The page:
CostCo canned pulled pork

I’ve mentioned the Costco/Kirkland canned roast beef before. It’s really good stuff and although food preferences are subjective, I recommend the stuff highly. Last time i went to buy some at CostCo they no longer had it and I was told it was only available through the website. Bummer. But, apparently, it’s back on the shelf at my particular CostCo. As I was picking some up, I noticed that they also had cans of pulled pork. The thing that really caught my eye was that the pulled pork was quite a bit cheaper than the beef. Well, for my end-of-the-world planning, protein is protein. So lets pick up a roll of four 12 oz. cans for $6.99 which comes out to…uhm.. lets see….$2.33/#, which is actually pretty good.

20150906_130743I figured I’d try one of the recipes on the can and see how it turns out. In this particular case, a form of chili. Now, lets get this part out of the way – I’m from the school of thought that says chili doesn’t have beans. I’m not going to argue it with you, I’m just puttin’ it out there. Moving on, now.

  • 1 can of pulled pork
  • 1 diced green pepper
  • 1 diced onion
  • 1 small can of chiles
  • 1 can of diced tomatoes

And we’ll toss that in the cast iron, cover it, and simmer it for an hour to give everything time to mix.

Turns out, it was actually pretty good. The pork isn’t really ‘pulled’ as we recognize it from, say, a good BBQ joint. It’s more ‘flaked’, like tuna fish. But, even though like all meats it smelled like cat food when the can was opened, it was good.  For the price, this is an excellent product to have on the shelf…cheaper than the roast beef and quite useful in a variety of dishes.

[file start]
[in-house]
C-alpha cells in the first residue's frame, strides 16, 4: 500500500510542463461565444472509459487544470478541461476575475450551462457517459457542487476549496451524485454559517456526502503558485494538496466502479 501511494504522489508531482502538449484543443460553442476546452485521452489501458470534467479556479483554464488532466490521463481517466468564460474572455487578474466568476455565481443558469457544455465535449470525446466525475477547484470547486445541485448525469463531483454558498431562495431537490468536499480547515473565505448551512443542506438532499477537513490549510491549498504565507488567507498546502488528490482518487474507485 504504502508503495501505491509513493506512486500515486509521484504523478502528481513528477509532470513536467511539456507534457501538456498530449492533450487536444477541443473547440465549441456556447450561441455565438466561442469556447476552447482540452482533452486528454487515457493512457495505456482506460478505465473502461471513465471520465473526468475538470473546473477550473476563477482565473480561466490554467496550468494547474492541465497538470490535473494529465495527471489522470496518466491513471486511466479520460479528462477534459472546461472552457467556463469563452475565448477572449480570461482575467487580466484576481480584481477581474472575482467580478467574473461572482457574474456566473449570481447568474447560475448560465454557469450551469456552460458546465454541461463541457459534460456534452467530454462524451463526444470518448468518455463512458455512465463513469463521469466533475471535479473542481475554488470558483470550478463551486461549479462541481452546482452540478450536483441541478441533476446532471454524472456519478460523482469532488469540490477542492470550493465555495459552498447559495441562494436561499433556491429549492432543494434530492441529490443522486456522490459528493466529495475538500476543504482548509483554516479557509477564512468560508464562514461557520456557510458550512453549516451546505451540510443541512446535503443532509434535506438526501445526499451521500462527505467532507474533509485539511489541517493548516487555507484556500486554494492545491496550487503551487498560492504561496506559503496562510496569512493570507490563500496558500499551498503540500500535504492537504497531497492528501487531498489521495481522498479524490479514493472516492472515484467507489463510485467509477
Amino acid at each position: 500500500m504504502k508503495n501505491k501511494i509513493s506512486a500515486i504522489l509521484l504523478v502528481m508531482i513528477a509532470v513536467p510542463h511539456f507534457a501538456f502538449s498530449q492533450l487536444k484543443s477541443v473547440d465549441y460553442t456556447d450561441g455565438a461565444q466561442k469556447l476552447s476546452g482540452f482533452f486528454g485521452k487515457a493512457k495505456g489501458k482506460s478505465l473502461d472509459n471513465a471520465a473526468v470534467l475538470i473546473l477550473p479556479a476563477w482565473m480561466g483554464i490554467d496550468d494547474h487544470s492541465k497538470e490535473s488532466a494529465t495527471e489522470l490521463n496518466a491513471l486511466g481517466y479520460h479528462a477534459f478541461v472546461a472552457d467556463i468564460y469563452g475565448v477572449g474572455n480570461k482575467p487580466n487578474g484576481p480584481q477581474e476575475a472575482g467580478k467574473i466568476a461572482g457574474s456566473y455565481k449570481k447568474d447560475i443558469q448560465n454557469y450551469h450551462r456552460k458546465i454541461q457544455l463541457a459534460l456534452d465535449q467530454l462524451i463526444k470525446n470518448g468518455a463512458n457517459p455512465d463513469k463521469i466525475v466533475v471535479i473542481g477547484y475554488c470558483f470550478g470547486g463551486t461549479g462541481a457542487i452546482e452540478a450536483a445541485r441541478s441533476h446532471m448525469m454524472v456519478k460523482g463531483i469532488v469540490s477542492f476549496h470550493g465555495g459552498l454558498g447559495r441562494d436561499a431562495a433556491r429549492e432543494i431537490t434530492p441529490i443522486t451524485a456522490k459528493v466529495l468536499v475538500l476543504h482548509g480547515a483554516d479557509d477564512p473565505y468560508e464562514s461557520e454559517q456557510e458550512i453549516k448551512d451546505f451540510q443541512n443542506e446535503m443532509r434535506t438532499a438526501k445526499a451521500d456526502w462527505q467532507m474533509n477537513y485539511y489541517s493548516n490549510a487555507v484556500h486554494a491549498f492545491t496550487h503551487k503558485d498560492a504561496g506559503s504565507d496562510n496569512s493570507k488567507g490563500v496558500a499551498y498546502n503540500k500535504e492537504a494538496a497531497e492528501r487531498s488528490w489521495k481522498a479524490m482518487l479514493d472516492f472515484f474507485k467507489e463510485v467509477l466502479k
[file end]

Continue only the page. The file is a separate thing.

Hey! Paratus is this coming Friday! Tell your friends!

6 thoughts on “CostCo canned pulled pork

  1. I’ve been looking for the CostCo canned beef, too. Just out of curiosity, what is the price on a 4-pack of canned beef at your CostCo?

  2. Cool. I’m a fan of the Wal-Mart canned chunked chicken. The Roast Beef to me is good but a little light on the meat – too much gravy. Otherwise – lots to recommend.

    Thanks for the review.

  3. FWIW, I survived quite nicely on the canned chicken and canned beef, for several weeks. A single can was two nights’ dinner in the meat dept., or one dinner for two, for planning purposes. (I had potatoes, veggies, rice, corn, fruit, etc. as well.)
    And I didn’t do anything fancier with mine than heat it, and season.
    (The chicken loves teriyaki, and the beef with added Worcestershire was just fine.) I’m thinking that, like DAK hams and Hormel ham chunks, the pork would love some brown sugar, and the occasional applesauce or pineapple slices/chunks.
    But for 3-5 yr shelf life non-exotic food that stores and travels well, and can be readily rotated in and out of your weekly menu, you can’t beat the Costco canned stuff for price/quantity/simplicity.
    60 cans (15 stacks of 4) would be about $210, and that’s enough protein for four months of dinners for one. Add equivalent chicken and pork, and you’ve got the basis for the menu for a solid year of food. If you knock off (and replace) a couple of cans a month, you’re eating at prices from 2 years ago, and you always have a year’s food sitting in the pantry.
    After finding out how much I despise Vienna sausages and Underwood deviled meat products in the same test, I can’t recommend eating what you’re storing highly enough.

    • Or, you could can your own. If you pick up a pork shoulder at 1-1.25/#, your cost will be half or less than Costco, and in glass Mason jars, probably has as long or longer shelf-life plus you can re-use your jars. When it comes to savings, canning meat, not green beans or applesauce, is where the money is.

  4. I bought a case (24 cans) each of beef and pork for $150. Not cheap, but it doesn’t turn into garbage after the power goes out. Too bad picking it up at the warehouse isn’t an option in order to forego shipping cost. A can each of: beef, pork, diced tomato, dice tomato ‘n green chilies with a package of Shore Lunch Chili fixin’s made an edible meal. Not great, but edible. Oh, and a splash of cheap vodka to put fat-soluble stuff into suspension.

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